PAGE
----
1. This site uses cookies. By continuing to use this site, you are agreeing to our use of cookies. Learn More.
  2. November Photo Comp is now open with a great new theme.! Come and join in.
    Dismiss Notice

Lack of rainfall and the garden.

Discussion in 'General Gardening Discussion' started by Mike Allen, Jun 13, 2018.

  1. Mike Allen

    Mike Allen Gardener

    Joined:
    Jan 4, 2014
    Messages:
    498
    Gender:
    Male
    Ratings:
    +886
    Gardeners vary in their methods of coping with dry spells that could increase due to lack of rainfall. After cultivating the soil, many gardeners simply now and then remove any weeds. Gradually the soil becomes compacted. It might look nice and clean and tidy and flat. This is of little help to the plant. Please. I am not teaching Granny how to suck eggs, or preach to the converted. We get many newcomers to gardening using the forum, so it's these folk I am trying to help.
    An purposeful act in the garden is to keep the soil open and light. Using a Dutch Hoe with te blade turned down, a gentle chiseling motion will finely btrak the soil surface. This help to areate. Now if water is short. Give the plant a good soaking and then grass mowing can be used as a mulch. Not alot of moisture will come about but every little helps. Also having gone through the aforementioned, larger areas can be similaryly treated but perhaps using black polythene. To prove the point. Lay a black bin liner down overnight and next morning lift and see the affect.
    Another emergency helper is. Recycling household waste water. I know that here inthe UK, this has been suggested by the authorities. OK it's water, but when it's water from the washing machine etc, there might be harmful chemicals. Please check out this link. http://vric.ucdavis.edu/pdf/fertilization_Householdwastewater.pdf

    I hope this helps.
     
    • Like Like x 4
    • Gail_68

      Gail_68 Guest

      Ratings:
      +0
      Hi @Mike Allen good info mate :dbgrtmb: but having a gravelled garden does help regarding weed plucking just now and again and as long as the water bill is payed [​IMG]...they will get [​IMG] regular with clean water ….I've got enough on you know mate [​IMG] with out recycling my [​IMG] water [​IMG]
       
      • Friendly Friendly x 1
      • Clare G

        Clare G Super Gardener

        Joined:
        Mar 29, 2017
        Messages:
        292
        Gender:
        Female
        Location:
        London UK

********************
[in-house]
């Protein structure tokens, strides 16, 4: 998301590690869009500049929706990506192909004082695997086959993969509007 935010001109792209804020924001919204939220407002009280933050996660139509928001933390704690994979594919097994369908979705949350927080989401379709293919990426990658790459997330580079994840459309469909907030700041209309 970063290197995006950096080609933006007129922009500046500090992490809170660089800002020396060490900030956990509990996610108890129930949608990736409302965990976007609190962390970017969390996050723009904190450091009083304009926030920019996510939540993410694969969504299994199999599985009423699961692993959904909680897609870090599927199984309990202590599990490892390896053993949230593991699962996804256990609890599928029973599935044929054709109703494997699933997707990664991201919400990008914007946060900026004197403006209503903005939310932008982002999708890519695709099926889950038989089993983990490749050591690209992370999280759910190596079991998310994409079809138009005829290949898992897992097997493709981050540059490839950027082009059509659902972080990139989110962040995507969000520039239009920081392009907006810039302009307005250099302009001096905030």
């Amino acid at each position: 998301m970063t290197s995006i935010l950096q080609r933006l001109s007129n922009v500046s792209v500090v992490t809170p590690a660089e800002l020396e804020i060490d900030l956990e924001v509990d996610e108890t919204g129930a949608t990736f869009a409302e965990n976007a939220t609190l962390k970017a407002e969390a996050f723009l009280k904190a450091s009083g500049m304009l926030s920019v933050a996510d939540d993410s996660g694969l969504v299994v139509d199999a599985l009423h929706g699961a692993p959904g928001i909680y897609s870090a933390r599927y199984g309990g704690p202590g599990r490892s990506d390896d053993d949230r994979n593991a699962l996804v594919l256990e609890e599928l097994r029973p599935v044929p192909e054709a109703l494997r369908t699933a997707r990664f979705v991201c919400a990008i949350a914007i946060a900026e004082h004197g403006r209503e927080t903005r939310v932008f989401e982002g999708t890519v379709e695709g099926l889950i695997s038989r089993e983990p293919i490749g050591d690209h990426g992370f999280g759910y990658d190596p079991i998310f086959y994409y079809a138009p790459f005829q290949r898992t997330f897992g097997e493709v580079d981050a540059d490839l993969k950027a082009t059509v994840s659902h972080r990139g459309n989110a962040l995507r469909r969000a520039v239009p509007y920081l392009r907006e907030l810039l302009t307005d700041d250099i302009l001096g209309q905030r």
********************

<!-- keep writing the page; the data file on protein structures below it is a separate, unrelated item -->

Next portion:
Ratings:
        +729
        Yes, I quite agree about the hoeing. I was reading a book by Bob Flowerdew recently in which he referred to this as creating a 'dust mulch.'

        I also keep a couple of watering cans just outside the back door, plus a bowl under the nearby kitchen sink for catching the water from the hot top as that heats up, and also for washing vegetables. The bowl gets emptied into one of the watering cans, all ready for use in the garden. Water's metered here so that's an incentive to economy.

        Probably everyone here's got a rainwater butt, if not that's an obvious thing to do and you can probably get a reduced-price one delivered directly to you, via your local council or water company.
         
        • Like Like x 2
        • Verdun

          Verdun Passionate gardener

          Joined:
          Oct 16, 2012
          Messages:
          4,606
          Gender:
          Male
          Location:
          West Cornwall
          Ratings:
          +10,003
          One of the very best ways of growing plants healthily is to grow those that suit your own conditions. Ok, we all want to grow all kinds of plants from all over the world, but if we grow mostly plants to suit then watering and rainfall are not such a problem

          Here, my front garden has very dry soil in the main.....apart from one border which has heavier soil etc.....so I grow lots of med type plants.......and there are stacks to choose from. They look right and thrive. Whenever I want to plant something a little more demanding then at planting time plenty of water holding material is added; plus a thick annual mulch. Works well for me, water shortage or not.

          Back garden is different but the soil is deep, rich and water retentive. Mulching again though is a great help

          Mike, have to disagree about lawn mowings. Did this a few years back and they created a weedy soil surface. Better to add to the compost heap. Agree though about hoeing, regular hoeing. Esp in veg patch but anywhere really. Has to be done on a warm, ideally hot, dry day though :)
           
          • Like Like x 1
          • Friendly Friendly x 1
          • JWK

            JWK Gardener

            Joined:
            Jun 3, 2008
            Messages:
            19,509
            Gender:
            Male
            Location:
            Surrey
            Ratings:
            +19,883
            With my dry light chalky soil I find lots of flints, these make a great stone mulch and I pack them around plants that need a moist soil. I also use grass mowings but only early in the year before any of the grasses have flowered so there are no weed seeds in there.
             
            • Informative Informative x 1
            • Useful Useful x 1
            • Verdun

              Verdun Passionate gardener

              Joined:
              Oct 16, 2012
              Messages:
              4,606
              Gender:
              Male
              Location:
              West Cornwall
              Ratings:
              +10,003
              It is so funny to me that grit, gravel, sand,etc. is recommended to deter snails etc. On my way to the beach snails and slugs often can be seen crossing the sand. I have some gravel paths and, similarly, these pests travel across them.
              Oddly, gritty materials seem to help in pots if used in conjunction with copper tape. For precious plants copper piping is effective but it needs to be clean and free from soil :)
               
              • Like Like x 1
              • Agree Agree x 1
              • Hollie333

                Hollie333 Apprentice Gardener

                Joined:
                Jun 12, 2018
                Messages:
                5
                Gender:
                Female
                Ratings:
                +14
                With the hoeing, is that just a cm or so beneath the surface, cutting the stems of annual weeds? So is the idea that the fine tilth on top helps aerate? Doesn't it compact the soil below it? I don't really understand.... I'm new to gardening, so would appreciate the wisdom!

                Anyone got any thought on no-dig mulching to help retain moisture & promote natural aeration by bugs and beasties? I didn't get round to it this winter just gone, but I'm going to give it a go this year.

                Love the idea of using the stones around the base of plants, will give that a go this weekend. Much prettier than black polythene!